“We have too much gasoline. There is not enough storage, so prices have to get to a point where they reduce supply,” said Ademiju Allen, senior analyst at Rystad Energy.

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Market conditions have pushed US gas producers Chesapeake Energy and Coterra Energy to cut their 2024 production forecasts. Analysts expect further withdrawal by producers and US gas prices to rise later this year and early 2025 as liquefied natural gas export capacity increases. comes online (President Joe Biden's pause on LNG permits won't have much short-term impact on the market).

What differentiates this commodity cycle from previous ones is what will happen in Europe. The continent has at least one more winter before new LNG supplies replace lost Russian imports and emerge from the energy crisis. But this period of lower prices could serve as a test of whether Europe's industrial sector has any chance of recovery. S&P Global Commodity Insights estimates that approximately 6 to 10 percent of industrial gas consumption in Europe has disappeared forever due to demand destruction.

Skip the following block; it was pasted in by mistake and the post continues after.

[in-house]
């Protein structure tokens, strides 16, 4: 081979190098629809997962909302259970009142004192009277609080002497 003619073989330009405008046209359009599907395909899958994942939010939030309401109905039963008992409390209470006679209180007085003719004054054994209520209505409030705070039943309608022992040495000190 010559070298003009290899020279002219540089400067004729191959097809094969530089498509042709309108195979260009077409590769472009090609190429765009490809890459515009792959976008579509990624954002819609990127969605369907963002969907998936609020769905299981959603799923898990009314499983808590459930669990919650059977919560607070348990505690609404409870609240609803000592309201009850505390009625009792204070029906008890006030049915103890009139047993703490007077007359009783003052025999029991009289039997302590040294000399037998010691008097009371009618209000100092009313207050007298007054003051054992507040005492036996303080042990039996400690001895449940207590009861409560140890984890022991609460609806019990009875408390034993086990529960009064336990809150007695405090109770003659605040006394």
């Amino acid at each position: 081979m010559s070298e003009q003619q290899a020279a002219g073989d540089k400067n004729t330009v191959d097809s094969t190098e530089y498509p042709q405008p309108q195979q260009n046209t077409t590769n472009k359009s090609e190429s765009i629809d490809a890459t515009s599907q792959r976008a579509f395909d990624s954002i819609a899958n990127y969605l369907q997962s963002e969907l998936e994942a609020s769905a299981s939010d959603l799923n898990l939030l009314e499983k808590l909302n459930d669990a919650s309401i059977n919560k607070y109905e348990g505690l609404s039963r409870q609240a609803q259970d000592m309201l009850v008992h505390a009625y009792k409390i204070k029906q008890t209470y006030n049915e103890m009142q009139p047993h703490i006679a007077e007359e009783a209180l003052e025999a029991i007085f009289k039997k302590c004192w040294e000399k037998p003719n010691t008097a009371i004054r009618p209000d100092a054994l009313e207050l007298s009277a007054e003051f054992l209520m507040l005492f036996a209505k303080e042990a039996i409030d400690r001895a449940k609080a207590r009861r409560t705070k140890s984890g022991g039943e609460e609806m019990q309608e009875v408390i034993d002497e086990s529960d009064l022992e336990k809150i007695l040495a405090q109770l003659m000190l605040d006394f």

“It will take some time.” . . before we can really start to believe that energy is affordable,” said Tom Marzec-Manser, head of gas analysis at ICIS.

Column chart of EU and UK industrial gas consumption recovery (bcm) showing that European industrial gas demand is expected to recover.

Samantha Dart, head of natural gas research at Goldman Sachs, says the price situation in Europe is a “preview” of what to expect later in the decade, when a surge in LNG exports will oversupply the market. , pushing prices down further and helping to reduce the risks of industrial relocation. The company expects 204 mmtpa of new LNG supply by 2028, double the amount of Russian supplies restricted by Europe.

Lower gas prices have implications for the energy transition, potentially keeping consumers hooked on the fuel for longer. It could also boost gas's image as a transition fuel from coal to renewables, especially in Asia, the biggest source of new gas demand growth. Qatar made big bets on the market this week, announcing it will increase LNG production capacity by almost 85 percent before the end of the decade.